Sock-pocalypse: This full house contains no pairs

“Everybody bring me your socks,” I yelled, because I was on the verge of finally solving a crime. The crime is single socks. The tower of them on my dresser was finally threatening to overtake the room, and they had to be somewhere, I reasoned to myself. They had to be.

I have 21 single socks on my dresser. 21. I can’t even make up fraternal pairs with that number. Our current household has 4 people living in it, though Ari, 19, was home over Christmas for a month. I have a method. As I haul laundry out of the dryer, random socks get neatly deposited on top awaiting their mate who no doubt caught a later load.

After the singles have hung out on the dryer for a couple of weeks, I bring them up to my room, reasoning that some other laundry-doer in the household doesn’t know the rule. I see family stroll by me wearing mismatched socks, and I yell that they are the cause of all my problems. A willingness to accept sock mediocrity is surely a sign of the apocalypse.

I have checked the corners of fitted sheets, duvet covers and lint traps. When I take the machines apart with a screwdriver to clean them, I often find orphan socks and wonder where they think they’re escaping to. I’ve checked under beds and dressers and couches, and I’ve checked inside big socks for small ones. Gym bags, backpacks, suitcases. I know for certain the surest way to find the matching one of anything is to throw out the mate. With that in mind, I’ve put the singles in a bag and pretended to throw them away. I’ve been reduced to faking out socks. Once a year, I throw them away for real, accepting failure.

When Ari moved to school, I discovered a bunch of single socks in his drawer; he was obviously leaving them behind. I stared at them. One of them had little rubber grippers on the bottom; he’d had those socks when he was 2.

I’d already texted Ari at school to see if he had any stray socks. He replied that he didn’t, but that he’d mistakenly brought back some of Christopher’s Christmas underwear. “I went to get dressed and they fell to my ankles. Underwear for giants!” he texted back. Christmas underwear is underwear they get every year at Christmas, not underwear festooned with reindeer and elves. He had no extra socks. He claimed.

Pammy, 22, was doing her homework when I barged into the room. She is Christopher’s girlfriend, and the closest thing I will ever have to a sock ally. She’s willing to wear unmatched socks, but at least she’ll aim for the same brand and style. “I need help,” I told her, depositing an armload of socks on the bed. Christopher walked by and laughed. “You won’t throw them out, will you?” he asked. “Even though they make you crazy.” I glanced at my son, who wears flipflops to put out the blue bins in a snow storm. Yes. It’s the socks that make me crazy.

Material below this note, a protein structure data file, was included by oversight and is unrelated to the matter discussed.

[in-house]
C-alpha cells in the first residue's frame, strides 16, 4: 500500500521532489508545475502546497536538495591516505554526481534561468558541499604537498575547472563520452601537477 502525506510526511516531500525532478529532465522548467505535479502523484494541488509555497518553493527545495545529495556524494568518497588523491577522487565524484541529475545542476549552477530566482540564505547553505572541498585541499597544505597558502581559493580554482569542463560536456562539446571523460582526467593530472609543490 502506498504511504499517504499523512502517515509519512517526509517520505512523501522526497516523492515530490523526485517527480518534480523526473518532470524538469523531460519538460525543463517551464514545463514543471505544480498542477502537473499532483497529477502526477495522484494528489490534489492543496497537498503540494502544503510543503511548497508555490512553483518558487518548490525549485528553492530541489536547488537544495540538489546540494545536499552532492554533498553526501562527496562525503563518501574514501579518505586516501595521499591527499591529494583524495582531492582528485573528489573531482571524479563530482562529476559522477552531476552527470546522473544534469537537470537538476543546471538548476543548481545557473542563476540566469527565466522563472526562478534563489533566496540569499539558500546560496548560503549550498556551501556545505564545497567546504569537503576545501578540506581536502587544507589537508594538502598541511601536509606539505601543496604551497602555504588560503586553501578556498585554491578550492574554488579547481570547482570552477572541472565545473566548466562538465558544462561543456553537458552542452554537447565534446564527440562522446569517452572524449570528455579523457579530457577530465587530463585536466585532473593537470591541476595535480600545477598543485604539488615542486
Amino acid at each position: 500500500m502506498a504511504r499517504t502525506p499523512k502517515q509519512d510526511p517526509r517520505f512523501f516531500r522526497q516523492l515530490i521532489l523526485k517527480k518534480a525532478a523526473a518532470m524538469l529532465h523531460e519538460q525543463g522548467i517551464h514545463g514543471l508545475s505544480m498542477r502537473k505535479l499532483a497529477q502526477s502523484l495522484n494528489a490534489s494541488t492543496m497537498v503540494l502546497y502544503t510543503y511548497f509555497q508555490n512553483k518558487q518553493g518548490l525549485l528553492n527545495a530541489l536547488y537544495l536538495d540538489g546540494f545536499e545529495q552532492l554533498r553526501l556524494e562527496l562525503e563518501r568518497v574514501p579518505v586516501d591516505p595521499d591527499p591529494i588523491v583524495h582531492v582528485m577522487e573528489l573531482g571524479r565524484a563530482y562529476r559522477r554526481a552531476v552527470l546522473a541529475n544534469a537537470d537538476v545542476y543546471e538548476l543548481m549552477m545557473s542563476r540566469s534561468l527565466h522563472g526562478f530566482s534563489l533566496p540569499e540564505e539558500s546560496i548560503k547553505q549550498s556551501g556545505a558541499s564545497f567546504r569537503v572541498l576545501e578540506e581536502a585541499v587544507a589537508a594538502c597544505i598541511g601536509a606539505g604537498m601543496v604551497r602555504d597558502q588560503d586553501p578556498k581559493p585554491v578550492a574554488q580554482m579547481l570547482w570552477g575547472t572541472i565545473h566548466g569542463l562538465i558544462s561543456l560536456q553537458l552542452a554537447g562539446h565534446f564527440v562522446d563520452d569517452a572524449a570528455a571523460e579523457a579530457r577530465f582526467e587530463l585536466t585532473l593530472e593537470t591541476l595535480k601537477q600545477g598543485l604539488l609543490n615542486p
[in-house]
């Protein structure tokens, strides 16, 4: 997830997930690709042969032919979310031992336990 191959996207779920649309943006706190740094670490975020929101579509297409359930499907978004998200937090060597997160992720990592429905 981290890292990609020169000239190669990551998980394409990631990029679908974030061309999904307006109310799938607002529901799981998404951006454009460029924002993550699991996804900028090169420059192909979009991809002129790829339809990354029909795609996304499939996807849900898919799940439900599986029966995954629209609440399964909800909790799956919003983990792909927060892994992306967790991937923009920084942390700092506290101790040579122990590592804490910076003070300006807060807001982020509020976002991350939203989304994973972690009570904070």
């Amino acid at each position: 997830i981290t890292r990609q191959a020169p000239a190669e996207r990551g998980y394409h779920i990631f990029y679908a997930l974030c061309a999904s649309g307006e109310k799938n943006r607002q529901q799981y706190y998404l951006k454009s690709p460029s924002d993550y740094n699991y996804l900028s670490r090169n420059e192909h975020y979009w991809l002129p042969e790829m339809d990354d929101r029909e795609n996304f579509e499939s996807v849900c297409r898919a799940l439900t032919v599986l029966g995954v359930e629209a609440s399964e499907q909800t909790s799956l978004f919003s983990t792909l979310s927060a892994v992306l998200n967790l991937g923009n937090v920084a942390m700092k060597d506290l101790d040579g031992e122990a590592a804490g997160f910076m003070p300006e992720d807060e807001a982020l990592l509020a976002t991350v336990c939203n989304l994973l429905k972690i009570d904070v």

“Go through your laundry, I’m throwing these away now if I can’t match them up,” I told her. Behind me, I heard Christopher begin to open drawers. Pammy looked into the pile, just as a sock fell from the sky.

It was a match. I snatched it and another rained down. Christopher was going through his dresser, finding lone socks.

As he did this, my very serious son was singing and dancing.

The song? All the Single Ladies.

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You are a miserable neighbour and a miserable dog owner

Good fences make good neighbours. Maybe. But good dog owners make better neighbours. I know this to be true because I would have to stop and ponder the nature of all the fences I share with many neighbours, yet I can instantly tell you what kind of dog owners some of them are.

Let’s begin at the beginning. I live in a high-density area. My yard connects to many other yards and while most of us are not visually aware of each other, I can tell you many things about my neighbours based just on what I can hear.

You tune out most things, as a case of good manners and also to retain your sanity. I call it the Raccoon Theory: late one night years ago, a huge ruckus erupted one yard over, awakening my sons. Two raccoons had fallen into a pool in the midst of starting their family. I told the kids the noise had been raccoons arguing while they had a swim.

Raccoons can swim, so my Raccoon Theory essentially reinforces that I don’t much care what you do in your own home as long as nobody gets hurt. It has served me well, until now. Now, I have a problem.

You bought a dog about two years ago. I’m sure you thought it would be a terrific pet for your kids, because everybody thinks that. I can’t tell you what kind of dog it is, only that it is probably medium sized. I don’t know if you ever take the dog for a walk — we don’t share a street, just an adjoining yard. I do know that every morning you let it out, and every morning you ignore it barking at your door. Sometimes you ignore it for an hour. Every night you let it out, and every night you ignore it barking at your door. Usually this just goes on for 45 minutes. Guess you want to get to bed. Good thing: I do, too.